“Give someone a sideboard guide and they will be set for one tournament, teach them to build a sideboard and they are set for life.”
When I started playing Constructed tournaments, I would build my sideboard in the 30 minutes before the event started with all cute and fun 1-ofs. One of the most common requests of writers is for a sideboard guide on a silver platter—how far that guide will get you is extraordinarily limited.
Magic is a game of resource management at its core—mana, damage, and cards. You will certainly benefit by utilizing resources outside of gameplay: articles, deck construction, and practice. The process of building an optimal sideboard for your predicted metagame is a pain. Hopefully the feeling of preparedness that comes along with having exactly the right number of cards to subtract from your main deck and add from your sideboard will make the construction process worth the effort. The sideboard is a key resource in gaining an advantage without even having to out-play or out-luck your opponent during the match.
Of course, it is in your best interest to not play superfluous cards for a positive matchup or an inadequate number of cards for a problematic matchup. 15 is a precious number of sideboard slots—the only way to ensure that you do not squander any sideboard slots is to break out the pen and paper.
Anytime that I’m serious about a tournament I will make a sideboard sheet. I write down each matchup that I expect to play against and exactly which cards I want to remove from my main deck, on the play AND the draw. Look at these examples I made for Modern Jund in my preparation for GP Pittsburg:
Click to enlarge.
From there I know roughly the number of cards I want in my sideboard for each matchup. Now come the tricky parts of this process. There are versatile sideboard cards, and narrow ones. Typically the more narrow a sideboard card the more impactful it is in a matchup. You will need to determine both: how popular an archetype is in the expected metagame and your expected win percentage against this archetype. Evaluating a metagame and how your sideboard should address it is definitely not an exact science and you will improve with experience. Here is a chart to explain my most basic philosophy:
How many low-impact or bad cards you have in your main deck in any given matchup is a good indicator of how much attention the matchup deserves from your sideboard. On one end of the spectrum is Merfolk, an uncommon and extremely easy matchup—I’ll ignore this matchup while constructing my sideboard. It’s still possible that I sideboard several cards in this matchup in spite of ignoring it because of overlap from other matchups. I may bring in cheap removal or sweepers originally intended for Infect and Affinity.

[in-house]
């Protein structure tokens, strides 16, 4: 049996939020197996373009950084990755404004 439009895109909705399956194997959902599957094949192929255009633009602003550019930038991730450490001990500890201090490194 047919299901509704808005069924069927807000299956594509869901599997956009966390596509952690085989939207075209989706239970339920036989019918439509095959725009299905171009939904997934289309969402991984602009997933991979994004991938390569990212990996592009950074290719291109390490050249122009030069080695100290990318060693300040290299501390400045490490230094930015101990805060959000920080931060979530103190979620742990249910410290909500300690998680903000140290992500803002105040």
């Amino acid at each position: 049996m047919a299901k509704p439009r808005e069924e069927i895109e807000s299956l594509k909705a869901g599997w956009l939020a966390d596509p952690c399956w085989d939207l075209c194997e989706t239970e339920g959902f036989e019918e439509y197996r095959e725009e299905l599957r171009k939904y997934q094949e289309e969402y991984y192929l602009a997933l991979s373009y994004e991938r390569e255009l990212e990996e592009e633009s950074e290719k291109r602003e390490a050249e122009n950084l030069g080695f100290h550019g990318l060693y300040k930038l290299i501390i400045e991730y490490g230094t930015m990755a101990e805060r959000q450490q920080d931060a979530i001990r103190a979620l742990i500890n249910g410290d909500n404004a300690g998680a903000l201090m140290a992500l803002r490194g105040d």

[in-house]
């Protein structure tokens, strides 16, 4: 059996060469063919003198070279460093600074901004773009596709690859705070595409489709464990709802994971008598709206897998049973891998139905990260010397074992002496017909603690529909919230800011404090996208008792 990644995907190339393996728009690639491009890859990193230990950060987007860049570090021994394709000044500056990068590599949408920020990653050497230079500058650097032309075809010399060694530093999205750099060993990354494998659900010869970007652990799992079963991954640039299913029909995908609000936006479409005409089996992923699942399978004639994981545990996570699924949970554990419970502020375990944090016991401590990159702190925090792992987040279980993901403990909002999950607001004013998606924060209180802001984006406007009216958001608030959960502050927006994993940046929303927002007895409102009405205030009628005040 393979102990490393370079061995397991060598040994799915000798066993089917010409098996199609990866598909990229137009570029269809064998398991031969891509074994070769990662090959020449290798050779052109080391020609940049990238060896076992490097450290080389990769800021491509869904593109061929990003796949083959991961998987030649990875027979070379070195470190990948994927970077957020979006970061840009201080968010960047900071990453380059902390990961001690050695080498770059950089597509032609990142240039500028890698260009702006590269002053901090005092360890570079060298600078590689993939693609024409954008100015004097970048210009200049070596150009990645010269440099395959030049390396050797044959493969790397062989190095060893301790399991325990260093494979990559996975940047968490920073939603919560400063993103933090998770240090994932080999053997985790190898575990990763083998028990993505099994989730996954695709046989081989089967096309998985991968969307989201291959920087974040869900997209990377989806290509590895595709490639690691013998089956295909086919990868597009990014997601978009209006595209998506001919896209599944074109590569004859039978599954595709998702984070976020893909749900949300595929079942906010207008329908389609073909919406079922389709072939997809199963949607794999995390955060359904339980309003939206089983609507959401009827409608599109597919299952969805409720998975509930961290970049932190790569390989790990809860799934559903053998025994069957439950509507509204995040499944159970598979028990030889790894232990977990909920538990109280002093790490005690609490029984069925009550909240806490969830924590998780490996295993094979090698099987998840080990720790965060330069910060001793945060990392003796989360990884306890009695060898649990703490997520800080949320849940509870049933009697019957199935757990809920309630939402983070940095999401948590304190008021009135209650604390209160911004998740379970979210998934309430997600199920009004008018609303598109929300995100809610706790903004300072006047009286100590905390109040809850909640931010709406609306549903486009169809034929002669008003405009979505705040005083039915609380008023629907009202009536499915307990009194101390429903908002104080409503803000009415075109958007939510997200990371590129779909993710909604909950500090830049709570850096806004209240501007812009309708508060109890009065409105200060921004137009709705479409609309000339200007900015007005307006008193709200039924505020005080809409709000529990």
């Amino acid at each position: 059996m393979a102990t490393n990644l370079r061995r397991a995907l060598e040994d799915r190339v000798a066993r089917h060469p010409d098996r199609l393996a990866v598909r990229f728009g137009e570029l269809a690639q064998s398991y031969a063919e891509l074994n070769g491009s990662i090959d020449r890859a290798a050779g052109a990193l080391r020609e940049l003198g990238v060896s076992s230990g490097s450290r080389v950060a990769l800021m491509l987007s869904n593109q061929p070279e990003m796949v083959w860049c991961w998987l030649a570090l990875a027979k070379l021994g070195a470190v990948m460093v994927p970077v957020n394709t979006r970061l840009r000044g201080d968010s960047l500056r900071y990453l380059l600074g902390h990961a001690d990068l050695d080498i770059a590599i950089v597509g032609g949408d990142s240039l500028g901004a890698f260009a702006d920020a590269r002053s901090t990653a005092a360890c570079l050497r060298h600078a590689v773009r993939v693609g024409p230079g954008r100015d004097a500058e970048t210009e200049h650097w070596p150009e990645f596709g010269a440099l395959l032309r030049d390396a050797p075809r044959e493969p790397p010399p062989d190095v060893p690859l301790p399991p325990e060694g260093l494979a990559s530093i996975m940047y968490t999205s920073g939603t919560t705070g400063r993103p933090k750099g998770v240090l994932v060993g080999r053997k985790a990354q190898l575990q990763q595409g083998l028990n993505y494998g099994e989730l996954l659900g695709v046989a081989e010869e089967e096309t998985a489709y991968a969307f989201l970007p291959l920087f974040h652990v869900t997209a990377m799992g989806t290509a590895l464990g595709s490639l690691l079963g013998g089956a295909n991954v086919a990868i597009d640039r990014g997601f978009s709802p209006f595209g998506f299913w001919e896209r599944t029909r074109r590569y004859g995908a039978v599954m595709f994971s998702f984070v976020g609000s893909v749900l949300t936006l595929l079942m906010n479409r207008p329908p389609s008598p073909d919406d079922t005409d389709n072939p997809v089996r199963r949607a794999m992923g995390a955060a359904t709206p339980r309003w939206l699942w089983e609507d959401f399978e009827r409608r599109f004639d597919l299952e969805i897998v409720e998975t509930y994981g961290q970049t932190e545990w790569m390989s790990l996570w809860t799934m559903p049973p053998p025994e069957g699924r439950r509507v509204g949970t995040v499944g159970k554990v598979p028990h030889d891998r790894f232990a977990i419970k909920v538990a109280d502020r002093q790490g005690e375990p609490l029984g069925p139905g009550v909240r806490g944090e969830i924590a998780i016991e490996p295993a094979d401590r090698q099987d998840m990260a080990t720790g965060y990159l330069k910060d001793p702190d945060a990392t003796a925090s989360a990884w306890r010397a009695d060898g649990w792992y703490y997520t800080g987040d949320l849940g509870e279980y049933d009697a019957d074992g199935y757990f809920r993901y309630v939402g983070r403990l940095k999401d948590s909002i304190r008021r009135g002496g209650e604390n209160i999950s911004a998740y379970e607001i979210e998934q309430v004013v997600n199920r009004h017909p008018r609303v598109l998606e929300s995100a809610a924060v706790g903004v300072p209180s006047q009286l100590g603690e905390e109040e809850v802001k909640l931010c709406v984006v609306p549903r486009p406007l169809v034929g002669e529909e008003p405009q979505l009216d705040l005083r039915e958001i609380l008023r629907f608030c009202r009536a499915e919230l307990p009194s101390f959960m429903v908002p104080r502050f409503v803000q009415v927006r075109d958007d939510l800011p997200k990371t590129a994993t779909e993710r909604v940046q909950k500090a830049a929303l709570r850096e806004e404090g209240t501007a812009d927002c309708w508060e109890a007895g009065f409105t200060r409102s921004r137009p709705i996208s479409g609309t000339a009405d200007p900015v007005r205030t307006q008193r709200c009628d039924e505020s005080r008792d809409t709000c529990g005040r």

On the opposite side of the spectrum are Amulet Bloom and to a lesser extent Tron. These are matchups that I expect to play against multiple times in a Grand Prix and against which I’m an underdog in game 1. I cannot reasonably play Jund into this expected metagame until I have come up with a sideboard plan that gives me a decent chance to beat Amulet and other fast-mana decks. You will not be able to beat everyone, especially in a format as diverse as Modern. I haven’t even bothered with unpopular wacky combo decks Ad Nauseum, Lantern Control, and Grishoalbrand. Regardless of whether or not these matchups are favorable or unfavorable, they are so unlikely to come up that they are not worth the time to evaluate or the finite sideboard slots.
Of the 11 decks I am preparing for here is a list of my priorities when making my sideboard:
- Amulet Bloom
- Jund Mirror
- Grixis Midrange
- Splinter Twin
- Living End
Splinter Twin and Grixis Midrange are more popular than every deck above them on the list—the reason that they are so low on the list is that I consider those matchups favorable and a major reason to choose Jund. Given the popularity of Snapcaster-Mage-plus-Lightning-Bolt decks I do want to have a coherent sideboard plan that takes into account their sideboard plans as well (Blood Moon and Keranos, God of Storms).